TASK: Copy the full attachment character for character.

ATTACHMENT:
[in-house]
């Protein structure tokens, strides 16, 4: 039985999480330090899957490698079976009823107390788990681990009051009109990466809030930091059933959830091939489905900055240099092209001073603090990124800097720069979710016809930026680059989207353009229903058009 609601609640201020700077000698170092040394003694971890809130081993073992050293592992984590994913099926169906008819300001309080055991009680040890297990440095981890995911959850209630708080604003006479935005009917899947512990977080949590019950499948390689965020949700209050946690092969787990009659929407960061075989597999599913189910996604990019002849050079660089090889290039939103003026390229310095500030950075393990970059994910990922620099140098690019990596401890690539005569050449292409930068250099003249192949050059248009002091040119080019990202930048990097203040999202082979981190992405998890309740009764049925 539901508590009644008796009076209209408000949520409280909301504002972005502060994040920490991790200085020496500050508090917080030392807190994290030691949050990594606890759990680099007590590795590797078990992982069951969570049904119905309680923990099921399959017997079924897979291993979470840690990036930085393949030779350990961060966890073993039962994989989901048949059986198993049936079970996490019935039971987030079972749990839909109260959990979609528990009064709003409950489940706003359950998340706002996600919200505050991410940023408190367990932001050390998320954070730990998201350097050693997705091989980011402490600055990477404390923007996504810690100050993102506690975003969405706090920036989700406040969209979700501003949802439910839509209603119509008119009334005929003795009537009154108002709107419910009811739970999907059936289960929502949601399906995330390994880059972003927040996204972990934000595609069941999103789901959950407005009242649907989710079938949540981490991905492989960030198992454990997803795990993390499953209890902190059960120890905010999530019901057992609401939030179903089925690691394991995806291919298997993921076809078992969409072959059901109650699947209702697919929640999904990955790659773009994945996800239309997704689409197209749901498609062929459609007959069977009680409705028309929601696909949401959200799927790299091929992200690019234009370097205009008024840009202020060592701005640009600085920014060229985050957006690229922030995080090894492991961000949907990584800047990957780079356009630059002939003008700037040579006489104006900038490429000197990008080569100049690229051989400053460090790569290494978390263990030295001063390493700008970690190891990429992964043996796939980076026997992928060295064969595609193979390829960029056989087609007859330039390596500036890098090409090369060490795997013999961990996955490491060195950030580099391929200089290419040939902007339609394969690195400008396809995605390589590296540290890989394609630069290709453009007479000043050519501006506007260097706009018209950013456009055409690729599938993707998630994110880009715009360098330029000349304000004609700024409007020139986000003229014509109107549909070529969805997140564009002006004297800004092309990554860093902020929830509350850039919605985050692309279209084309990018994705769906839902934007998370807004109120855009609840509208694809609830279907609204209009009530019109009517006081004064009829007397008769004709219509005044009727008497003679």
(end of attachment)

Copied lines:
[in-house]
């Protein structure tokens, strides 16, 4: 039985999480330090899957490698079976009823107390788990681990009051009109990466809030930091059933959830091939489905900055240099092209001073603090990124800097720069979710016809930026680059989207353009229903058009 609601609640201020700077000698170092040394003694971890809130081993073992050293592992984590994913099926169906008819300001309080055991009680040890297990440095981890995911959850209630708080604003006479935005009917899947512990977080949590019950499948390689965020949700209050946690092969787990009659929407960061075989597999599913189910996604990019002849050079660089090889290039939103003026390229310095500030950075393990970059994910990922620099140098690019990596401890690539005569050449292409930068250099003249192949050059248009002091040119080019990202930048990097203040999202082979981190992405998890309740009764049925 539901508590009644008796009076209209408000949520409280909301504002972005502060994040920490991790200085020496500050508090917080030392807190994290030691949050990594606890759990680099007590590795590797078990992982069951969570049904119905309680923990099921399959017997079924897979291993979470840690990036930085393949030779350990961060966890073993039962994989989901048949059986198993049936079970996490019935039971987030079972749990839909109260959990979609528990009064709003409950489940706003359950998340706002996600919200505050991410940023408190367990932001050390998320954070730990998201350097050693997705091989980011402490600055990477404390923007996504810690100050993102506690975003969405706090920036989700406040969209979700501003949802439910839509209603119509008119009334005929003795009537009154108002709107419910009811739970999907059936289960929502949601399906995330390994880059972003927040996204972990934000595609069941999103789901959950407005009242649907989710079938949540981490991905492989960030198992454990997803795990993390499953209890902190059960120890905010999530019901057992609401939030179903089925690691394991995806291919298997993921076809078992969409072959059901109650699947209702697919929640999904990955790659773009994945996800239309997704689409197209749901498609062929459609007959069977009680409705028309929601696909949401959200799927790299091929992200690019234009370097205009008024840009202020060592701005640009600085920014060229985050957006690229922030995080090894492991961000949907990584800047990957780079356009630059002939003008700037040579006489104006900038490429000197990008080569100049690229051989400053460090790569290494978390263990030295001063390493700008970690190891990429992964043996796939980076026997992928060295064969595609193979390829960029056989087609007859330039390596500036890098090409090369060490795997013999961990996955490491060195950030580099391929200089290419040939902007339609394969690195400008396809995605390589590296540290890989394609630069290709453009007479000043050519501006506007260097706009018209950013456009055409690729599938993707998630994110880009715009360098330029000349304000004609700024409007020139986000003229014509109107549909070529969805997140564009002006004297800004092309990554860093902020929830509350850039919605985050692309279209084309990018994705769906839902934007998370807004109120855009609840509208694809609830279907609204209009009530019109009517006081004064009829007397008769004709219509005044009727008497003679």